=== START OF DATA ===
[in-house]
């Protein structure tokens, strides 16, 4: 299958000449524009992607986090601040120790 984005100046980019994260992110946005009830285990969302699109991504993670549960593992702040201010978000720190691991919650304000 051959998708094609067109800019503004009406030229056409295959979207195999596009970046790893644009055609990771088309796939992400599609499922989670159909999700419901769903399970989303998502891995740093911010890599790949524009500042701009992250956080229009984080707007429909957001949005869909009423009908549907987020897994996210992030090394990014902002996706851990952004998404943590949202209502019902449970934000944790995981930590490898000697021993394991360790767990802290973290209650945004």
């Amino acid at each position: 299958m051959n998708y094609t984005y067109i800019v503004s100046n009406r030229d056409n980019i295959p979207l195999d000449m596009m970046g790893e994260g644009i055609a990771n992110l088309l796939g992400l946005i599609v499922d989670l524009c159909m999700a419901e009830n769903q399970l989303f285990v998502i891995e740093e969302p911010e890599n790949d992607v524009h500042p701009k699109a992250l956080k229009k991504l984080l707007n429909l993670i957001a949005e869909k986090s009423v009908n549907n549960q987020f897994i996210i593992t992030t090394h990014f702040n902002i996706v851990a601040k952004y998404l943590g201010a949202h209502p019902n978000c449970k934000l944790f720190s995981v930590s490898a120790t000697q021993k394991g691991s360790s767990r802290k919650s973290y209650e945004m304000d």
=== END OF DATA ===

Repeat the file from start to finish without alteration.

[in-house]
């Protein structure tokens, strides 16, 4: 299958000449524009992607986090601040120790 984005100046980019994260992110946005009830285990969302699109991504993670549960593992702040201010978000720190691991919650304000 051959998708094609067109800019503004009406030229056409295959979207195999596009970046790893644009055609990771088309796939992400599609499922989670159909999700419901769903399970989303998502891995740093911010890599790949524009500042701009992250956080229009984080707007429909957001949005869909009423009908549907987020897994996210992030090394990014902002996706851990952004998404943590949202209502019902449970934000944790995981930590490898000697021993394991360790767990802290973290209650945004």
């Amino acid at each position: 299958m051959n998708y094609t984005y067109i800019v503004s100046n009406r030229d056409n980019i295959p979207l195999d000449m596009m970046g790893e994260g644009i055609a990771n992110l088309l796939g992400l946005i599609v499922d989670l524009c159909m999700a419901e009830n769903q399970l989303f285990v998502i891995e740093e969302p911010e890599n790949d992607v524009h500042p701009k699109a992250l956080k229009k991504l984080l707007n429909l993670i957001a949005e869909k986090s009423v009908n549907n549960q987020f897994i996210i593992t992030t090394h990014f702040n902002i996706v851990a601040k952004y998404l943590g201010a949202h209502p019902n978000c449970k934000l944790f720190s995981v930590s490898a120790t000697q021993k394991g691991s360790s767990r802290k919650s973290y209650e945004m304000d």